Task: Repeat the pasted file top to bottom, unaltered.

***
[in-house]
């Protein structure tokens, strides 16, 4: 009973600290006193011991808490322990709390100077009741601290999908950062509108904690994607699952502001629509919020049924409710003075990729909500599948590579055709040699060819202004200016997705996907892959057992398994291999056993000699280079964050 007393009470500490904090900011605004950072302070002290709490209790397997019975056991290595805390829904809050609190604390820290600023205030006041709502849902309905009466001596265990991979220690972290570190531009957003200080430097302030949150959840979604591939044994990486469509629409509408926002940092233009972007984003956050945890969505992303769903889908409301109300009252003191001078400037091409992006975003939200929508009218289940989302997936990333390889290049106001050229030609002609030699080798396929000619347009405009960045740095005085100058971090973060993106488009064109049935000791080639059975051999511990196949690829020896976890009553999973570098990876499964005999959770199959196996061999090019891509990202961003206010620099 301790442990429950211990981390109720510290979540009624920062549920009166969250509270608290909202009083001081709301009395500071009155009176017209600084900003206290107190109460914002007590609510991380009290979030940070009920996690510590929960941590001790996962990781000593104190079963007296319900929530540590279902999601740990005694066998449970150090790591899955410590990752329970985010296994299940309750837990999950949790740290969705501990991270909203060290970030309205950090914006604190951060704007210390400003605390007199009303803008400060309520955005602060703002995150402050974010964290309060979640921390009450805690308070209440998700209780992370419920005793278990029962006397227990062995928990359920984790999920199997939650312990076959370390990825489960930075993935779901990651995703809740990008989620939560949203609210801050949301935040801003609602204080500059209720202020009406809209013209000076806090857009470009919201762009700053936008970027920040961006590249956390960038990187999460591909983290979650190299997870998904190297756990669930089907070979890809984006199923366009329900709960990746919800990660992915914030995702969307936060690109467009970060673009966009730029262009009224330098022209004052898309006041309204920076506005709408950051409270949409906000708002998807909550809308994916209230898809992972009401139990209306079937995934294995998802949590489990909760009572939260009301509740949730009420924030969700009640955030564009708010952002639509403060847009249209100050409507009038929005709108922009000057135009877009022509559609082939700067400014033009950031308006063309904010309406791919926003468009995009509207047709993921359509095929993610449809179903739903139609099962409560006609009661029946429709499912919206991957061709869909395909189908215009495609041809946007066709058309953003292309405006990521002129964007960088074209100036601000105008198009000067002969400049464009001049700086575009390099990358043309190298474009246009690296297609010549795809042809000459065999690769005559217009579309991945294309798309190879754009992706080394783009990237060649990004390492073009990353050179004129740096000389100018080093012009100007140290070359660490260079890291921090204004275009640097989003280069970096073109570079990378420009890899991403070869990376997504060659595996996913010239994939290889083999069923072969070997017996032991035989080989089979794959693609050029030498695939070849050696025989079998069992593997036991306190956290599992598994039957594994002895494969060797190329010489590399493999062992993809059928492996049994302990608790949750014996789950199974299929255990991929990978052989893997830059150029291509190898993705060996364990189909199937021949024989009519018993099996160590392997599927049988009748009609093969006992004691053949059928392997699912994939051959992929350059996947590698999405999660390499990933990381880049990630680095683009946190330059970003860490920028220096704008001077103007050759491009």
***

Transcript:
[in-house]
């Protein structure tokens, strides 16, 4: 009973600290006193011991808490322990709390100077009741601290999908950062509108904690994607699952502001629509919020049924409710003075990729909500599948590579055709040699060819202004200016997705996907892959057992398994291999056993000699280079964050 007393009470500490904090900011605004950072302070002290709490209790397997019975056991290595805390829904809050609190604390820290600023205030006041709502849902309905009466001596265990991979220690972290570190531009957003200080430097302030949150959840979604591939044994990486469509629409509408926002940092233009972007984003956050945890969505992303769903889908409301109300009252003191001078400037091409992006975003939200929508009218289940989302997936990333390889290049106001050229030609002609030699080798396929000619347009405009960045740095005085100058971090973060993106488009064109049935000791080639059975051999511990196949690829020896976890009553999973570098990876499964005999959770199959196996061999090019891509990202961003206010620099 301790442990429950211990981390109720510290979540009624920062549920009166969250509270608290909202009083001081709301009395500071009155009176017209600084900003206290107190109460914002007590609510991380009290979030940070009920996690510590929960941590001790996962990781000593104190079963007296319900929530540590279902999601740990005694066998449970150090790591899955410590990752329970985010296994299940309750837990999950949790740290969705501990991270909203060290970030309205950090914006604190951060704007210390400003605390007199009303803008400060309520955005602060703002995150402050974010964290309060979640921390009450805690308070209440998700209780992370419920005793278990029962006397227990062995928990359920984790999920199997939650312990076959370390990825489960930075993935779901990651995703809740990008989620939560949203609210801050949301935040801003609602204080500059209720202020009406809209013209000076806090857009470009919201762009700053936008970027920040961006590249956390960038990187999460591909983290979650190299997870998904190297756990669930089907070979890809984006199923366009329900709960990746919800990660992915914030995702969307936060690109467009970060673009966009730029262009009224330098022209004052898309006041309204920076506005709408950051409270949409906000708002998807909550809308994916209230898809992972009401139990209306079937995934294995998802949590489990909760009572939260009301509740949730009420924030969700009640955030564009708010952002639509403060847009249209100050409507009038929005709108922009000057135009877009022509559609082939700067400014033009950031308006063309904010309406791919926003468009995009509207047709993921359509095929993610449809179903739903139609099962409560006609009661029946429709499912919206991957061709869909395909189908215009495609041809946007066709058309953003292309405006990521002129964007960088074209100036601000105008198009000067002969400049464009001049700086575009390099990358043309190298474009246009690296297609010549795809042809000459065999690769005559217009579309991945294309798309190879754009992706080394783009990237060649990004390492073009990353050179004129740096000389100018080093012009100007140290070359660490260079890291921090204004275009640097989003280069970096073109570079990378420009890899991403070869990376997504060659595996996913010239994939290889083999069923072969070997017996032991035989080989089979794959693609050029030498695939070849050696025989079998069992593997036991306190956290599992598994039957594994002895494969060797190329010489590399493999062992993809059928492996049994302990608790949750014996789950199974299929255990991929990978052989893997830059150029291509190898993705060996364990189909199937021949024989009519018993099996160590392997599927049988009748009609093969006992004691053949059928392997699912994939051959992929350059996947590698999405999660390499990933990381880049990630680095683009946190330059970003860490920028220096704008001077103007050759491009």